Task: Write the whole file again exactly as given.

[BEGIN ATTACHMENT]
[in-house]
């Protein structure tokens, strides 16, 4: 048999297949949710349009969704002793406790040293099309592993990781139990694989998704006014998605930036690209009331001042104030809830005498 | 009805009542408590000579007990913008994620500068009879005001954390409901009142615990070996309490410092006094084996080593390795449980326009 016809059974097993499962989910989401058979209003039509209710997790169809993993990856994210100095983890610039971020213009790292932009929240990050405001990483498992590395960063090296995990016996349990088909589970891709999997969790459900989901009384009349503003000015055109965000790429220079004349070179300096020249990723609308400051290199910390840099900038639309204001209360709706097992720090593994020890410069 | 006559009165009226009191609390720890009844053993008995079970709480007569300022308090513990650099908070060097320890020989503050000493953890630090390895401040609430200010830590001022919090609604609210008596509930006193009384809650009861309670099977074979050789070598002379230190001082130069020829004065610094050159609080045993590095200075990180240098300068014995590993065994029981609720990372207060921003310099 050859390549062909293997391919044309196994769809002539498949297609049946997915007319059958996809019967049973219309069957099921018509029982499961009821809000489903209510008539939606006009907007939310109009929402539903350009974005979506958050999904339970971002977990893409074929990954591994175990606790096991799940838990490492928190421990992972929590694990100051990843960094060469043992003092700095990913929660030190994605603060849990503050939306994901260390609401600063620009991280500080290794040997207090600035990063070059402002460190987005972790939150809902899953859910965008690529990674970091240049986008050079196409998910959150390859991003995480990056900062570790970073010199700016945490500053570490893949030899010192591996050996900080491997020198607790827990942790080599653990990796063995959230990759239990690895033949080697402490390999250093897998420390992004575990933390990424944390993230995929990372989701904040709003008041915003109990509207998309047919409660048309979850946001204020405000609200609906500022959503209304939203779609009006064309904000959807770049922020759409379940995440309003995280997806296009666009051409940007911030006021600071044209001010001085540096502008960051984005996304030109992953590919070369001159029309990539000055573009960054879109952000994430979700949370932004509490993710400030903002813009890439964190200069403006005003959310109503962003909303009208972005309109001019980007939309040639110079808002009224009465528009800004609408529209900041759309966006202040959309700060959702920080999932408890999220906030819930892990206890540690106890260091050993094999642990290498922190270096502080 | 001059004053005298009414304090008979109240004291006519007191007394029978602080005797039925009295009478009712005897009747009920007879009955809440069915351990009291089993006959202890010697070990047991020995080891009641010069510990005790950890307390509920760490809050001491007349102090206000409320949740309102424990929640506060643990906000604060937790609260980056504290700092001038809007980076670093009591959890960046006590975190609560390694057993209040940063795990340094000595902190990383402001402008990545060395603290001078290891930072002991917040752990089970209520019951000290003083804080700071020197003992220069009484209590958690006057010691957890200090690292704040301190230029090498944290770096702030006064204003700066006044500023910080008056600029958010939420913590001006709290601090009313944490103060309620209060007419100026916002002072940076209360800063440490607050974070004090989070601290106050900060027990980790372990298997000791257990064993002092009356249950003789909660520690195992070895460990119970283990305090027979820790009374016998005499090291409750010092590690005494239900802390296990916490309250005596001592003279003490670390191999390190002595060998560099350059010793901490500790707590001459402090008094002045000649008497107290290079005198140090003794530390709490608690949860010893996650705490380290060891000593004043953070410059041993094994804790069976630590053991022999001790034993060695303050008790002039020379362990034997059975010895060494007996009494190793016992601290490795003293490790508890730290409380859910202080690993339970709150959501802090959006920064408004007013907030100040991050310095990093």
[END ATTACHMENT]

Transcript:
[in-house]
């Protein structure tokens, strides 16, 4: 048999297949949710349009969704002793406790040293099309592993990781139990694989998704006014998605930036690209009331001042104030809830005498 | 009805009542408590000579007990913008994620500068009879005001954390409901009142615990070996309490410092006094084996080593390795449980326009 016809059974097993499962989910989401058979209003039509209710997790169809993993990856994210100095983890610039971020213009790292932009929240990050405001990483498992590395960063090296995990016996349990088909589970891709999997969790459900989901009384009349503003000015055109965000790429220079004349070179300096020249990723609308400051290199910390840099900038639309204001209360709706097992720090593994020890410069 | 006559009165009226009191609390720890009844053993008995079970709480007569300022308090513990650099908070060097320890020989503050000493953890630090390895401040609430200010830590001022919090609604609210008596509930006193009384809650009861309670099977074979050789070598002379230190001082130069020829004065610094050159609080045993590095200075990180240098300068014995590993065994029981609720990372207060921003310099 050859390549062909293997391919044309196994769809002539498949297609049946997915007319059958996809019967049973219309069957099921018509029982499961009821809000489903209510008539939606006009907007939310109009929402539903350009974005979506958050999904339970971002977990893409074929990954591994175990606790096991799940838990490492928190421990992972929590694990100051990843960094060469043992003092700095990913929660030190994605603060849990503050939306994901260390609401600063620009991280500080290794040997207090600035990063070059402002460190987005972790939150809902899953859910965008690529990674970091240049986008050079196409998910959150390859991003995480990056900062570790970073010199700016945490500053570490893949030899010192591996050996900080491997020198607790827990942790080599653990990796063995959230990759239990690895033949080697402490390999250093897998420390992004575990933390990424944390993230995929990372989701904040709003008041915003109990509207998309047919409660048309979850946001204020405000609200609906500022959503209304939203779609009006064309904000959807770049922020759409379940995440309003995280997806296009666009051409940007911030006021600071044209001010001085540096502008960051984005996304030109992953590919070369001159029309990539000055573009960054879109952000994430979700949370932004509490993710400030903002813009890439964190200069403006005003959310109503962003909303009208972005309109001019980007939309040639110079808002009224009465528009800004609408529209900041759309966006202040959309700060959702920080999932408890999220906030819930892990206890540690106890260091050993094999642990290498922190270096502080 | 001059004053005298009414304090008979109240004291006519007191007394029978602080005797039925009295009478009712005897009747009920007879009955809440069915351990009291089993006959202890010697070990047991020995080891009641010069510990005790950890307390509920760490809050001491007349102090206000409320949740309102424990929640506060643990906000604060937790609260980056504290700092001038809007980076670093009591959890960046006590975190609560390694057993209040940063795990340094000595902190990383402001402008990545060395603290001078290891930072002991917040752990089970209520019951000290003083804080700071020197003992220069009484209590958690006057010691957890200090690292704040301190230029090498944290770096702030006064204003700066006044500023910080008056600029958010939420913590001006709290601090009313944490103060309620209060007419100026916002002072940076209360800063440490607050974070004090989070601290106050900060027990980790372990298997000791257990064993002092009356249950003789909660520690195992070895460990119970283990305090027979820790009374016998005499090291409750010092590690005494239900802390296990916490309250005596001592003279003490670390191999390190002595060998560099350059010793901490500790707590001459402090008094002045000649008497107290290079005198140090003794530390709490608690949860010893996650705490380290060891000593004043953070410059041993094994804790069976630590053991022999001790034993060695303050008790002039020379362990034997059975010895060494007996009494190793016992601290490795003293490790508890730290409380859910202080690993339970709150959501802090959006920064408004007013907030100040991050310095990093």